Myles M. Mattenson
5550 Topanga Canyon Blvd.
Suite 200
Woodland Hills, California 91367
Telephone (818) 313-9060
Facsimile (818) 313-9260
"We Scribbled Our Deal On A Napkin.
Is It Binding?"

      Myles M. Mattenson engages in a general civil and trial practice including litigation and transactional services relating to the coin laundry and dry cleaning industries, franchising, business, purchase and sale of real estate, easements, landlord-tenant, partnership, corporate, insurance bad faith, personal injury, and probate legal matters.

      In providing services to the coin laundry and dry cleaning industries, Mr. Mattenson has represented equipment distributors, coin laundry and dry cleaning business owners confronted with landlord-tenant issues, lease negotiations, sale documentation including agreements, escrow instructions, and security instruments, as well as fraud or misrepresentation controversies between buyers and sellers of such businesses.

      Mr. Mattenson serves as an Arbitrator for the Los Angeles County Superior Court. He is also past chair of the Law Office Management Section of the Los Angeles County Bar Association. Mr. Mattenson received his Bachelor of Science degree (Accounting) in 1964 and his Juris Doctorate degree from Loyola University School of Law in 1967.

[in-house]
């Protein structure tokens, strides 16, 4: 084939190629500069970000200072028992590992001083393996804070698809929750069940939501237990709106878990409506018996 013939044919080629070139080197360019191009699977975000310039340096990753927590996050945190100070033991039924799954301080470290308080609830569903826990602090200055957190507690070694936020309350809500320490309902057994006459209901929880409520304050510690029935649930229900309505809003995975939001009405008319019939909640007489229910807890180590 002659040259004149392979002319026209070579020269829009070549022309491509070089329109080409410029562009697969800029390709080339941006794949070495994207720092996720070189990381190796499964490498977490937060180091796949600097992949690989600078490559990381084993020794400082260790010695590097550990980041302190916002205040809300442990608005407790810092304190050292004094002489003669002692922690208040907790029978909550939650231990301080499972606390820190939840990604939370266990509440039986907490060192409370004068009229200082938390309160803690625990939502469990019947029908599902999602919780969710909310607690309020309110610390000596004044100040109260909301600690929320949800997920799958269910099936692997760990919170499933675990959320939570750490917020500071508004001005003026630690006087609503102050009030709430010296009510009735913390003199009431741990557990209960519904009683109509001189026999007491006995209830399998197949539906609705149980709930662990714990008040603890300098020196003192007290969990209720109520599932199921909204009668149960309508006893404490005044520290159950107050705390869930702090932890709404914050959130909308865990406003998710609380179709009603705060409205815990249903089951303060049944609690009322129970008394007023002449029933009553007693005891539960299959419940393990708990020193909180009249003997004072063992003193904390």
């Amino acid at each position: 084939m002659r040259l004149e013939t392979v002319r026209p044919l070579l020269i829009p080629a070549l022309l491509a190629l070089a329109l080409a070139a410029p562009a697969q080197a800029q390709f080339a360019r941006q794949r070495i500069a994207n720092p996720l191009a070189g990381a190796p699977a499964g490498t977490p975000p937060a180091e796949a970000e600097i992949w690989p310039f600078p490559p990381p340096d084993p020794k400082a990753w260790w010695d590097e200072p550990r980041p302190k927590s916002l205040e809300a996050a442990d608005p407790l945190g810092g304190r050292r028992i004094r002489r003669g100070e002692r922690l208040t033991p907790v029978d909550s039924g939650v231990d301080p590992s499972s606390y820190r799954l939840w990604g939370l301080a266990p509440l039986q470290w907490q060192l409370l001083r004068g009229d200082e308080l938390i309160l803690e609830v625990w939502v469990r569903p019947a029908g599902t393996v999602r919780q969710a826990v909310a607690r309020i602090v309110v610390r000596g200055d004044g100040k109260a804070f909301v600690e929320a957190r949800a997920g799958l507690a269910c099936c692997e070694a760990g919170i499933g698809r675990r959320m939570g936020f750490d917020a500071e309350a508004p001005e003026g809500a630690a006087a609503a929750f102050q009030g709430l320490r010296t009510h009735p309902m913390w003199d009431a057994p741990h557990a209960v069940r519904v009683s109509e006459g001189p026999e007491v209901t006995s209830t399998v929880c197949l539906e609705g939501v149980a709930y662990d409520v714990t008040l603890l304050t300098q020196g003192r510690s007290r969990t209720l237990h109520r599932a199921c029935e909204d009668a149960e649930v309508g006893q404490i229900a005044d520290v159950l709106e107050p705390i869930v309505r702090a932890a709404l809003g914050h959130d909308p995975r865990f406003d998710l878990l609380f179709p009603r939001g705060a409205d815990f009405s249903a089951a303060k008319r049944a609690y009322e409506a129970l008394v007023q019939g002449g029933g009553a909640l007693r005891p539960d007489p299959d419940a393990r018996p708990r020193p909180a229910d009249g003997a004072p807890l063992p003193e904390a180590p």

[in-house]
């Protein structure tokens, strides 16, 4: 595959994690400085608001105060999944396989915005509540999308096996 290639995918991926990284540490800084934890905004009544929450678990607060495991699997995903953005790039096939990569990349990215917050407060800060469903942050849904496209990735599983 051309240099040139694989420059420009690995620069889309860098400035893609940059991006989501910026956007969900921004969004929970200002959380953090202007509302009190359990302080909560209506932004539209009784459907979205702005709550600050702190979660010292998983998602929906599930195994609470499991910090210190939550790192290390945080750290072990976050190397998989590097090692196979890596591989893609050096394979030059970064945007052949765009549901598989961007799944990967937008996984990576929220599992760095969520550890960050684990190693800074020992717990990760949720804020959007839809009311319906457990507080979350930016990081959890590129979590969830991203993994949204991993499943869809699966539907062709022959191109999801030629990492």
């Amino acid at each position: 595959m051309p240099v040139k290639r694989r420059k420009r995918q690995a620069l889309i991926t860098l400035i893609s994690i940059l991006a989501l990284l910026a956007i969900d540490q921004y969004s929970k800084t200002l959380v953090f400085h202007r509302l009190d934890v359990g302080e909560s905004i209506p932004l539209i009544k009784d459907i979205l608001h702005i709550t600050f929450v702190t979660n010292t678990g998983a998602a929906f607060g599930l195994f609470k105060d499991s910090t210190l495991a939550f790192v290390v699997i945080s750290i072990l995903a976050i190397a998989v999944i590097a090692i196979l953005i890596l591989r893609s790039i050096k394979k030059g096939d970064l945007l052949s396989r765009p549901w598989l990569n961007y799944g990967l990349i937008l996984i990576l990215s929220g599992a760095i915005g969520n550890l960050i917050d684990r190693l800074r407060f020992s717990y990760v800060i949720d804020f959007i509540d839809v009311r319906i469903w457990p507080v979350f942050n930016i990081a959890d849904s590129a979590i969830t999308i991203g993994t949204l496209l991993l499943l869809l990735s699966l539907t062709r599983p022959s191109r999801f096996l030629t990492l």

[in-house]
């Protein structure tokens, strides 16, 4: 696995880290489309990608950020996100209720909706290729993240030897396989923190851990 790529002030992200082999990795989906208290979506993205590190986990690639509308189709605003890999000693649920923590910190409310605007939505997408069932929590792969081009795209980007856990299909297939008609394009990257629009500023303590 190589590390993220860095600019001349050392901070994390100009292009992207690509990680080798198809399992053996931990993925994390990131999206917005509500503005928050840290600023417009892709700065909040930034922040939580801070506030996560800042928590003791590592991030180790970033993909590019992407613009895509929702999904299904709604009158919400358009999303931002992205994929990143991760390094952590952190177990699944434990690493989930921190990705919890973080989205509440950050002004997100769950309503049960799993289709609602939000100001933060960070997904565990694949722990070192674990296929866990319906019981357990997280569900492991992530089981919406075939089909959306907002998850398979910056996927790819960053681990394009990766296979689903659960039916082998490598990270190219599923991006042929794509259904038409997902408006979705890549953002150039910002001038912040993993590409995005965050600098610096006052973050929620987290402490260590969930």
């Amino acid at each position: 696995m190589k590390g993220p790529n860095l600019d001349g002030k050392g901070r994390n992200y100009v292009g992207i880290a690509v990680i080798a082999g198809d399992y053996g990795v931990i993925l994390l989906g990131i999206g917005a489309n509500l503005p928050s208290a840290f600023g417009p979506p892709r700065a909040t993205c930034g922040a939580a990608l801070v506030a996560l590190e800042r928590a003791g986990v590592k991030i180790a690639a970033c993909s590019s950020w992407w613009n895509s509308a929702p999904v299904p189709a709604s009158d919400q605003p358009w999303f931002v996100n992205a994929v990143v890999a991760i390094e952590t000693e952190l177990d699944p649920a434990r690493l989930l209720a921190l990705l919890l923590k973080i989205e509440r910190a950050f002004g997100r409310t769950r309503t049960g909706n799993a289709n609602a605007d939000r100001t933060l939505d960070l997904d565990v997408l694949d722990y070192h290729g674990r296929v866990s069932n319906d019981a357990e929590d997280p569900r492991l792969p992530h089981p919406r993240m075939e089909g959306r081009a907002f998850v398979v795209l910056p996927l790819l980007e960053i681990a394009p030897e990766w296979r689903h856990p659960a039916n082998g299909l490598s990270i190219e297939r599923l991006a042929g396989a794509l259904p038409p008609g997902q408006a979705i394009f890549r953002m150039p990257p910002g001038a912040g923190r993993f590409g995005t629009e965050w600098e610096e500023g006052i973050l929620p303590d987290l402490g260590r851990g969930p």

Bi-monthly articles by Mr. Mattenson on legal matters of interest to the business community appear in alternate months in The Journal, a leading coin laundry industry publication of the Coin Laundry Association, and Fabricare, a leading dry cleaning industry publication of the International Fabricare Institute. During the period of May 1995 through September 2002, Mr. Mattenson contributed similar articles to New Era Magazine, a coin laundry and dry cleaning industry publication which ceased publication with the September 2002 issue.